International Geophysical Year (IGY), a period of extensive study of the earth by geophysicists and other scientists of many countries working in close cooperation. The International Geophysical Year was held from July 1, 1957, to December 31, 1958. The 18-month year was scheduled to coincide with a peak period in the sun's energy cycle, which influences the earth's magnetic field and the ionosphere. IGY scientists from 66 nations, under the direction of the International Council of Scientific Unions, carried out experiments and observations in all parts of the world. Governments and universities supported the project, which cost about $500,000,000. The most spectacular achievement of the IGY was the launching of the first artificial satellites. Much IGY activity took place in Antarctica.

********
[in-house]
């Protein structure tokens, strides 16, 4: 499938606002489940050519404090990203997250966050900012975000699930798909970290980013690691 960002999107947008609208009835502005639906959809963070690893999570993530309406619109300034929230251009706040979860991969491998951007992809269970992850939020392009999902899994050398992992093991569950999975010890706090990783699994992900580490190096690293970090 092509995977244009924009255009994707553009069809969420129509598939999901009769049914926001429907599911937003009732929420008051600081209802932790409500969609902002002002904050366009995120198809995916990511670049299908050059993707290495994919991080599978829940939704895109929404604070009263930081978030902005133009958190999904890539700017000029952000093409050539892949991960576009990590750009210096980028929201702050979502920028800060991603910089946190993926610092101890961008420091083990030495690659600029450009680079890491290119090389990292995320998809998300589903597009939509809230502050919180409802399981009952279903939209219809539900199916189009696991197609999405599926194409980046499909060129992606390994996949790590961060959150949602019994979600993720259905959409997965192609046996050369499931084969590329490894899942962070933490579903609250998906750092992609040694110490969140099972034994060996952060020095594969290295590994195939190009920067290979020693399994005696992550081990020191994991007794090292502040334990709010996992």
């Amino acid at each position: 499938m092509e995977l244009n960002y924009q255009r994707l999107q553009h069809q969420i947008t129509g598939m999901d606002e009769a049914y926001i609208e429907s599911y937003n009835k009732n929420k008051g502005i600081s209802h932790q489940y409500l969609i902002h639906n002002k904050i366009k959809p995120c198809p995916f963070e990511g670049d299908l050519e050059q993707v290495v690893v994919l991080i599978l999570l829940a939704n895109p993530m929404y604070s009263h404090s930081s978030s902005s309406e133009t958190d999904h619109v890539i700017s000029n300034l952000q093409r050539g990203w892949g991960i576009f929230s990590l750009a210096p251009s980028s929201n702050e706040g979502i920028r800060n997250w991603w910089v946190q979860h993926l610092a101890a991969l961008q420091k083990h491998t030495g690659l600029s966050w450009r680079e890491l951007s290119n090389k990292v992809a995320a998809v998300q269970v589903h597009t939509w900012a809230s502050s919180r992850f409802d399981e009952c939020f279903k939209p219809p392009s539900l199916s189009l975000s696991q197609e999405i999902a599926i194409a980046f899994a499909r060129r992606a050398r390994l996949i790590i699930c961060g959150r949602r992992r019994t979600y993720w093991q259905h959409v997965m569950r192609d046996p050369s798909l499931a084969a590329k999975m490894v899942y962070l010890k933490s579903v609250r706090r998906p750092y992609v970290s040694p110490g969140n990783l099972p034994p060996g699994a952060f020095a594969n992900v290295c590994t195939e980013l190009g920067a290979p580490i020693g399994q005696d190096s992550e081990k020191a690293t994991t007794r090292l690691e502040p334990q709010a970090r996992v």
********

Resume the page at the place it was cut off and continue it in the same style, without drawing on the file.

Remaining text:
One was a celebrated author, the other a famed physicist. What the two shared was a public exposure of their religious beliefs. Big E had an on-again, off-again relationship with God, while C.S. was an avowed atheist during his early years.
He may have been born in Brooklyn, but Carl Sagan was gunning for the stars as soon as he arrived in this world. Get to know the scientist whose infectious delight in the universe still holds us spellbound.